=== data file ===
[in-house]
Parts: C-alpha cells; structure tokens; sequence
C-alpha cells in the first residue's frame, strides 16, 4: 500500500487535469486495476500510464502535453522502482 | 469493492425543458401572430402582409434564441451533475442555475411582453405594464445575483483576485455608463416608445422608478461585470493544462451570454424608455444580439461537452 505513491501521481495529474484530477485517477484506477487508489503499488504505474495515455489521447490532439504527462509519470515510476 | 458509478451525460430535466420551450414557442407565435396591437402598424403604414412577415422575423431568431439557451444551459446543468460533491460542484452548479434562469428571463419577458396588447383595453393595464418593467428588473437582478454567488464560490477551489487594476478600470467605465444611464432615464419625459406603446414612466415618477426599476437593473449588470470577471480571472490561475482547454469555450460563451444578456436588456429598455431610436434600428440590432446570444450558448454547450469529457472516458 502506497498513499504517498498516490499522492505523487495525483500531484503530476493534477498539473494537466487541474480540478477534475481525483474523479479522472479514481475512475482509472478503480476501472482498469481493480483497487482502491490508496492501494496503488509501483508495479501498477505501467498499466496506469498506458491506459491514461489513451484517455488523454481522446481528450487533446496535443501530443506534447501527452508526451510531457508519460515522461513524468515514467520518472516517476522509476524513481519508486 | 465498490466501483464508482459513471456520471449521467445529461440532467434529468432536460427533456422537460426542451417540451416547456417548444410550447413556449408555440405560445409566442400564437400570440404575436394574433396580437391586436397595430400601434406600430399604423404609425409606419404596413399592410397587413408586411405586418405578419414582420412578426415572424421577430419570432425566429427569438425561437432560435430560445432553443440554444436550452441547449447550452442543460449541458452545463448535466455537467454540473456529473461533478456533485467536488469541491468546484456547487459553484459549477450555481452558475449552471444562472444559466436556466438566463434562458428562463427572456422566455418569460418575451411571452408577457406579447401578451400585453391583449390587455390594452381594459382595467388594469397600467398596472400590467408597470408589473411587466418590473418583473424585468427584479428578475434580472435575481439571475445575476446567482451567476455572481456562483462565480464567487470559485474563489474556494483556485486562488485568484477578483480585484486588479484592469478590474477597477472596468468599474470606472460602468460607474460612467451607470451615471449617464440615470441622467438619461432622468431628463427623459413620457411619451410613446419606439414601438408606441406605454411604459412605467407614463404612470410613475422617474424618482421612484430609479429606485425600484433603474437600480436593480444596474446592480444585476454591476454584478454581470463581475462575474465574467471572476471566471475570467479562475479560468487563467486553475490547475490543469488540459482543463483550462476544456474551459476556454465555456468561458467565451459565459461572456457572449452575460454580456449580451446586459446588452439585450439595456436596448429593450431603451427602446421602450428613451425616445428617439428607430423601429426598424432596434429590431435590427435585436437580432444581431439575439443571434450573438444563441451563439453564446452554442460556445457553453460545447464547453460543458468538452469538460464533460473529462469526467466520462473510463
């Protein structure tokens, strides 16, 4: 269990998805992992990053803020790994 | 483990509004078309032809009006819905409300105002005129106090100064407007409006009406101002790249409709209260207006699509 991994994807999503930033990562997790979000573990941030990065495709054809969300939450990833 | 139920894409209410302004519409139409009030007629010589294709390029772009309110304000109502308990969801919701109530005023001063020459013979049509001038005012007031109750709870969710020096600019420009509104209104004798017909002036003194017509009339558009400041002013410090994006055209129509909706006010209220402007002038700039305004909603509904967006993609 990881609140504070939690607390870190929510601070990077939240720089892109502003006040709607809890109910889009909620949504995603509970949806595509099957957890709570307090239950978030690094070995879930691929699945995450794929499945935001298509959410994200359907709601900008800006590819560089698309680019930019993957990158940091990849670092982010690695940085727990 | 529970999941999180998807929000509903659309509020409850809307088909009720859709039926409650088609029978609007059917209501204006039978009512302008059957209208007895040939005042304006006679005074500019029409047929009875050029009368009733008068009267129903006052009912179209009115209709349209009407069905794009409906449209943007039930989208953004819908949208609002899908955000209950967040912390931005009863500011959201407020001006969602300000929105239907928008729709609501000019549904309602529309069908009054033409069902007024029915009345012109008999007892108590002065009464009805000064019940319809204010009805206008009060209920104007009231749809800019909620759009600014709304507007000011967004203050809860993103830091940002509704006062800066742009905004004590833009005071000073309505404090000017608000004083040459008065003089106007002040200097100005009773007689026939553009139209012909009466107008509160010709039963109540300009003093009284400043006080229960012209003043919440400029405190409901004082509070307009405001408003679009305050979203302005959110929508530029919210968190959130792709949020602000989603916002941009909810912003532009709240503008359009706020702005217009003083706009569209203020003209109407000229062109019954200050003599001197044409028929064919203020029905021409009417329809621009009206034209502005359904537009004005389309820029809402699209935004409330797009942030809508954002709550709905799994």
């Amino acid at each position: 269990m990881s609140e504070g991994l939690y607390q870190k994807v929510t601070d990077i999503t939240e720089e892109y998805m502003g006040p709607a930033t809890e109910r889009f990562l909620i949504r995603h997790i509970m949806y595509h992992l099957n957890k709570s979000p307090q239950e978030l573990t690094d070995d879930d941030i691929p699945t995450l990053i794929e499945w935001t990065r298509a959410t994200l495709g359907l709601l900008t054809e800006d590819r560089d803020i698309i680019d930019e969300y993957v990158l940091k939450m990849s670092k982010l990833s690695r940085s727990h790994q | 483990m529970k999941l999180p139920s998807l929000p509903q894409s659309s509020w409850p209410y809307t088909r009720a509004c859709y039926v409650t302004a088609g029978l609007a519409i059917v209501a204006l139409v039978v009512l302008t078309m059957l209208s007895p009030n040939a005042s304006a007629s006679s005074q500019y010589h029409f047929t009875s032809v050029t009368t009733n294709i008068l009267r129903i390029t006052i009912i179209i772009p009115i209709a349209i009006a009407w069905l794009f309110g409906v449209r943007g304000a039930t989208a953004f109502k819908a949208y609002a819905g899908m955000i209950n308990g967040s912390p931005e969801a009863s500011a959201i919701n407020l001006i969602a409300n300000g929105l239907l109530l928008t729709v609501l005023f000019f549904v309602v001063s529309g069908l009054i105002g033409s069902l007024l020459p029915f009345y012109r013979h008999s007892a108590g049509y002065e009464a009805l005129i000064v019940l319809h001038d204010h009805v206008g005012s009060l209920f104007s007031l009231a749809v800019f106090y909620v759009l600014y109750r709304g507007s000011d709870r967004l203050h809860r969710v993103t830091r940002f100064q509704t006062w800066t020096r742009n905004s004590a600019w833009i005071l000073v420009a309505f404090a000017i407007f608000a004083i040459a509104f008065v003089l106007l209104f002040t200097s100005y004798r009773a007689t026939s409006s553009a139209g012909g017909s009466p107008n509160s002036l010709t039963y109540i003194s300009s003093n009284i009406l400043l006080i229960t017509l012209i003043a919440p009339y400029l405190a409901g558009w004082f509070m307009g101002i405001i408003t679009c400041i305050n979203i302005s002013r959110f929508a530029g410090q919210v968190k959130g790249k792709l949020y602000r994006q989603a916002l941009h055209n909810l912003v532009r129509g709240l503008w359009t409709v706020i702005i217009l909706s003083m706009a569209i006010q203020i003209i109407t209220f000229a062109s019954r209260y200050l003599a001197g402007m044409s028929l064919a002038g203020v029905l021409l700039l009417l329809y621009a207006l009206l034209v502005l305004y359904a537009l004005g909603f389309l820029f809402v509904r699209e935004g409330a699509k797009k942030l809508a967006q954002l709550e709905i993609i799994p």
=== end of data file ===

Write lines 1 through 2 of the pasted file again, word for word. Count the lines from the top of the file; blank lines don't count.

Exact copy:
[in-house]
Parts: C-alpha cells; structure tokens; sequence